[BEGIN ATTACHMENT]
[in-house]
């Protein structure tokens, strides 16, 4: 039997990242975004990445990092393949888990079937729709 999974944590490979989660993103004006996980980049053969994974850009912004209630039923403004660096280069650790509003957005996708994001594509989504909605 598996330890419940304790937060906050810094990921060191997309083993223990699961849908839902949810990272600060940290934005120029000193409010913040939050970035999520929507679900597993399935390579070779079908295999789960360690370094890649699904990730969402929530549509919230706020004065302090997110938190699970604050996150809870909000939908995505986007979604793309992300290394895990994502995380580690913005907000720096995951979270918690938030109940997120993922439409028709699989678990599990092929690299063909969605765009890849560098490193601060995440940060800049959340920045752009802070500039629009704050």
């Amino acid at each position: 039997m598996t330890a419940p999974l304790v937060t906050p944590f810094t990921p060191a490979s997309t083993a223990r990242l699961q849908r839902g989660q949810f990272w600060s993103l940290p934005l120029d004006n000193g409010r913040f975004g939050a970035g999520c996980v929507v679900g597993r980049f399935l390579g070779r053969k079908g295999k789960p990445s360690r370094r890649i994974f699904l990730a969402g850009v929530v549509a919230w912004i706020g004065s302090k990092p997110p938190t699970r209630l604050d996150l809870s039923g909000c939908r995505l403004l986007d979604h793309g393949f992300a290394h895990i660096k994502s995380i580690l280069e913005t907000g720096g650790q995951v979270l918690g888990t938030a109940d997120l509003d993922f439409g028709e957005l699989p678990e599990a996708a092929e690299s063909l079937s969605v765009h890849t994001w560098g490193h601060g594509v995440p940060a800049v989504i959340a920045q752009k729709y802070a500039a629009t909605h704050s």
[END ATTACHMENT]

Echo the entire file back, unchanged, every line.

[in-house]
């Protein structure tokens, strides 16, 4: 039997990242975004990445990092393949888990079937729709 999974944590490979989660993103004006996980980049053969994974850009912004209630039923403004660096280069650790509003957005996708994001594509989504909605 598996330890419940304790937060906050810094990921060191997309083993223990699961849908839902949810990272600060940290934005120029000193409010913040939050970035999520929507679900597993399935390579070779079908295999789960360690370094890649699904990730969402929530549509919230706020004065302090997110938190699970604050996150809870909000939908995505986007979604793309992300290394895990994502995380580690913005907000720096995951979270918690938030109940997120993922439409028709699989678990599990092929690299063909969605765009890849560098490193601060995440940060800049959340920045752009802070500039629009704050």
């Amino acid at each position: 039997m598996t330890a419940p999974l304790v937060t906050p944590f810094t990921p060191a490979s997309t083993a223990r990242l699961q849908r839902g989660q949810f990272w600060s993103l940290p934005l120029d004006n000193g409010r913040f975004g939050a970035g999520c996980v929507v679900g597993r980049f399935l390579g070779r053969k079908g295999k789960p990445s360690r370094r890649i994974f699904l990730a969402g850009v929530v549509a919230w912004i706020g004065s302090k990092p997110p938190t699970r209630l604050d996150l809870s039923g909000c939908r995505l403004l986007d979604h793309g393949f992300a290394h895990i660096k994502s995380i580690l280069e913005t907000g720096g650790q995951v979270l918690g888990t938030a109940d997120l509003d993922f439409g028709e957005l699989p678990e599990a996708a092929e690299s063909l079937s969605v765009h890849t994001w560098g490193h601060g594509v995440p940060a800049v989504i959340a920045q752009k729709y802070a500039a629009t909605h704050s």